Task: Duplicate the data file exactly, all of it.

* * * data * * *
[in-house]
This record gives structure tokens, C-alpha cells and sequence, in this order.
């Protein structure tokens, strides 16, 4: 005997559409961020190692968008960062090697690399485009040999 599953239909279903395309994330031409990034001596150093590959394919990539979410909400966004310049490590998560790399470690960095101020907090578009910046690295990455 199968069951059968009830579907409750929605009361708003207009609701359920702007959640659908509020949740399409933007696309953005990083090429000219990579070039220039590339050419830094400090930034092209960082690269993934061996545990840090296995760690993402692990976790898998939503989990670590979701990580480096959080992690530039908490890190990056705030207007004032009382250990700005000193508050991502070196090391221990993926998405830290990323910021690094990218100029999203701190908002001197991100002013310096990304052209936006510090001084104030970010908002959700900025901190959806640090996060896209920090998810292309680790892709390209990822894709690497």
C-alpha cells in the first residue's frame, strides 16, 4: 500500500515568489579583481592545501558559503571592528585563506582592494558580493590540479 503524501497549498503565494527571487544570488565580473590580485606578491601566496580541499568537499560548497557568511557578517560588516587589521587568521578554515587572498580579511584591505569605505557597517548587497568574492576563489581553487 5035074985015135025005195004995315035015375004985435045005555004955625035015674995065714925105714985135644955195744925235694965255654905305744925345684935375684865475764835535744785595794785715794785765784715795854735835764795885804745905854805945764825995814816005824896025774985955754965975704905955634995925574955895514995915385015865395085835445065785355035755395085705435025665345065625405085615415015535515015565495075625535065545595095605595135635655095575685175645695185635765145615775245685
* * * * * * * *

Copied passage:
[in-house]
This record gives structure tokens, C-alpha cells and sequence, in this order.
């Protein structure tokens, strides 16, 4: 005997559409961020190692968008960062090697690399485009040999 599953239909279903395309994330031409990034001596150093590959394919990539979410909400966004310049490590998560790399470690960095101020907090578009910046690295990455 199968069951059968009830579907409750929605009361708003207009609701359920702007959640659908509020949740399409933007696309953005990083090429000219990579070039220039590339050419830094400090930034092209960082690269993934061996545990840090296995760690993402692990976790898998939503989990670590979701990580480096959080992690530039908490890190990056705030207007004032009382250990700005000193508050991502070196090391221990993926998405830290990323910021690094990218100029999203701190908002001197991100002013310096990304052209936006510090001084104030970010908002959700900025901190959806640090996060896209920090998810292309680790892709390209990822894709690497």
C-alpha cells in the first residue's frame, strides 16, 4: 500500500515568489579583481592545501558559503571592528585563506582592494558580493590540479 503524501497549498503565494527571487544570488565580473590580485606578491601566496580541499568537499560548497557568511557578517560588516587589521587568521578554515587572498580579511584591505569605505557597517548587497568574492576563489581553487 5035074985015135025005195004995315035015375004985435045005555004955625035015674995065714925105714985135644955195744925235694965255654905305744925345684935375684865475764835535744785595794785715794785765784715795854735835764795885804745905854805945764825995814816005824896025774985955754965975704905955634995925574955895514995915385015865395085835445065785355035755395085705435025665345065625405085615415015535515015565495075625535065545595095605595135635655095575685175645695185635765145615775245685